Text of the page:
For instance, the Aadhaar-Enabled Payment System (AEPS) empowers a bank customer to use Aadhaar as her identity to access her Aadhaar-enabled bank account and perform basic banking transactions like cash deposit or withdrawal through a bank agent or business correspondent.

The customer can carry out transactions by scanning her fingerprint at any micro ATM or biometric point-of-sale (POS) terminal, and entering the Aadhaar number linked to the bank account. A merchant-led model of AEPS, called Aadhaar Pay, has also been launched.

Last week, Prime Minister Narendra Modi launched the BHIM-Aadhaar platform—a merchant interface linking the unique identification number to the Bharat Interface for Money (BHIM) mobile application. This will enable merchants to receive payments through fingerprint scans of customers.

“Any citizen without access to smartphones, Internet, debit or credit cards will be able to transact digitally through the BHIM-Aadhaar platform,” a government statement said.
Aadhaar’s growing importance in the economy has only served to deepen concerns about potential data breaches. And there are other concerns as well.

For instance, the Aadhaar biometric authentication failure rate in the rural job guarantee scheme, which assures 100 days of work a year to one member of every rural household, is as high as 36% in the southern state of Telangana, according to data released by the state government.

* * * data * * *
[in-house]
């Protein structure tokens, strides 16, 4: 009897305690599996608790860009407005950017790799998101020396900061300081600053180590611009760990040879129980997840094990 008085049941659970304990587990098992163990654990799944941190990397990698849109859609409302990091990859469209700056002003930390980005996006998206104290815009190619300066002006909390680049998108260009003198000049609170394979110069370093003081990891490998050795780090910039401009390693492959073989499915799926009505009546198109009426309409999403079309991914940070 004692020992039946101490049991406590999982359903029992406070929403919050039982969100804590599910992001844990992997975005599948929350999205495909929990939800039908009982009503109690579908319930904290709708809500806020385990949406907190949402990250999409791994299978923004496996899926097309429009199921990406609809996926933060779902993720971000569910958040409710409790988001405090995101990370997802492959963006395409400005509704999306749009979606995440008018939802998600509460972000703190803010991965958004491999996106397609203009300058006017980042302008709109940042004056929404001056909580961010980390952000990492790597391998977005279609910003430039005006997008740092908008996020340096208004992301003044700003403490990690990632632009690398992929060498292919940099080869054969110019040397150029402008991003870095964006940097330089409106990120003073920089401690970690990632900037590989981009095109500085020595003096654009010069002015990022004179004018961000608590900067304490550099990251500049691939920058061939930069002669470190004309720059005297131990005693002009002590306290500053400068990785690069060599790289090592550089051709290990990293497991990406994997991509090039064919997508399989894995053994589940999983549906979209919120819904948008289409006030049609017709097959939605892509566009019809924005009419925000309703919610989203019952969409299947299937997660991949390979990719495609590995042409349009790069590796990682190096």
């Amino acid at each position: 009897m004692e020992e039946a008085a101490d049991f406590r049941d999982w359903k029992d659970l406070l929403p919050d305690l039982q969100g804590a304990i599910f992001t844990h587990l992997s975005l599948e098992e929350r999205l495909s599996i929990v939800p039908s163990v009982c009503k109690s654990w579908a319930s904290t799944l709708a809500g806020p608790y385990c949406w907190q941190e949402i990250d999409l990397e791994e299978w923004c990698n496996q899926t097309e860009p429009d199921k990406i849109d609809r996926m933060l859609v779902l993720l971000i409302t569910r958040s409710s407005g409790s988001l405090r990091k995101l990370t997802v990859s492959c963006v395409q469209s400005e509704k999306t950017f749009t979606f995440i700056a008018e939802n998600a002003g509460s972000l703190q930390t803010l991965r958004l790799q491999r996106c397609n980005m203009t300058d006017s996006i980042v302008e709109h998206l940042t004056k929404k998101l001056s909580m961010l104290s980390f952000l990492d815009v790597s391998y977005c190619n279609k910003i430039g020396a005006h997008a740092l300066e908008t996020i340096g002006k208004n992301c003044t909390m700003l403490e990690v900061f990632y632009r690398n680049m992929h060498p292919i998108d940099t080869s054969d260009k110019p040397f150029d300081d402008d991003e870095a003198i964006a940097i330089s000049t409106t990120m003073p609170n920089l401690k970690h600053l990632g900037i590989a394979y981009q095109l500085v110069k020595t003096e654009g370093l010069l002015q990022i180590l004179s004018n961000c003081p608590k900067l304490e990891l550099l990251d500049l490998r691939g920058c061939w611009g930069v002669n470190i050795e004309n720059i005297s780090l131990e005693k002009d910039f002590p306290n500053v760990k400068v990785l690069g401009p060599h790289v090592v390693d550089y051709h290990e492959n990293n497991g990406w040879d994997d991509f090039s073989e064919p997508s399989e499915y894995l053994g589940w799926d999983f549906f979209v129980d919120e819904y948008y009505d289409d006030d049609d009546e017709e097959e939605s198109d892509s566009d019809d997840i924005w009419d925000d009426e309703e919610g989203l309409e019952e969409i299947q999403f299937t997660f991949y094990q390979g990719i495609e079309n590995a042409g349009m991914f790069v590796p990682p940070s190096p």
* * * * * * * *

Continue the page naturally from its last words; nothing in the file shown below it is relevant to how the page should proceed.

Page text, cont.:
“Aadhaar is supposed to be an enabler and it will happen only when it is made voluntary. Biometric authentications might fail due to poor data connectivity and transactions might not happen even though the Aadhaar number of the person is there; so, what’s the benefit,” asked Pranesh Prakash, policy director of the Centre for Internet and Society, a Bengaluru-based think tank.

Aadhaar was the brainchild of the previous United Progressive Alliance (UPA) government, which lost power in the 2014 general election to the National Democratic Alliance (NDA). The first 10 Aadhaar numbers were handed over to residents of a small village called Tembhli in Maharashtra on 29 September 2010 in the presence of then prime minister Manmohan Singh, Congress party president Sonia Gandhi and Aadhaar’s chief architect Nandan Nilekani, a co-founder of software services giant Infosys Ltd.


After coming to power, the NDA systematically went about making Aadhaar the pivot of government welfare programmes. In March last year, Parliament passed the Aadhaar Bill to make the use of Aadhaar mandatory for availing of government subsidies despite resistance from opposition parties.